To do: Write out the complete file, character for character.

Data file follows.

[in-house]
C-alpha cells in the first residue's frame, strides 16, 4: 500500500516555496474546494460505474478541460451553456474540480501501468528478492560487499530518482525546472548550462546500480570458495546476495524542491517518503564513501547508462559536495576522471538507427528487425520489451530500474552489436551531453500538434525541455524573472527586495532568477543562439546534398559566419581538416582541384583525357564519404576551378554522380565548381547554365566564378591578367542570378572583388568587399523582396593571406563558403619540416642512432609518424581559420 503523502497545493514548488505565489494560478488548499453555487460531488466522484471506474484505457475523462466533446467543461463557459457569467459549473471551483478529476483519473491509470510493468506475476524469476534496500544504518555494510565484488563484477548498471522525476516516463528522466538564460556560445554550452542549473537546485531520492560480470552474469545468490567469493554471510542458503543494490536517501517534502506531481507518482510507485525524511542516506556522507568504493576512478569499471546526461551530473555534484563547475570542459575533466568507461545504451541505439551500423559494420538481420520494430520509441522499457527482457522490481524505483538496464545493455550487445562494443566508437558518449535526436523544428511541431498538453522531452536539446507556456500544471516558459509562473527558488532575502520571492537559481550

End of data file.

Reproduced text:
[in-house]
C-alpha cells in the first residue's frame, strides 16, 4: 500500500516555496474546494460505474478541460451553456474540480501501468528478492560487499530518482525546472548550462546500480570458495546476495524542491517518503564513501547508462559536495576522471538507427528487425520489451530500474552489436551531453500538434525541455524573472527586495532568477543562439546534398559566419581538416582541384583525357564519404576551378554522380565548381547554365566564378591578367542570378572583388568587399523582396593571406563558403619540416642512432609518424581559420 503523502497545493514548488505565489494560478488548499453555487460531488466522484471506474484505457475523462466533446467543461463557459457569467459549473471551483478529476483519473491509470510493468506475476524469476534496500544504518555494510565484488563484477548498471522525476516516463528522466538564460556560445554550452542549473537546485531520492560480470552474469545468490567469493554471510542458503543494490536517501517534502506531481507518482510507485525524511542516506556522507568504493576512478569499471546526461551530473555534484563547475570542459575533466568507461545504451541505439551500423559494420538481420520494430520509441522499457527482457522490481524505483538496464545493455550487445562494443566508437558518449535526436523544428511541431498538453522531452536539446507556456500544471516558459509562473527558488532575502520571492537559481550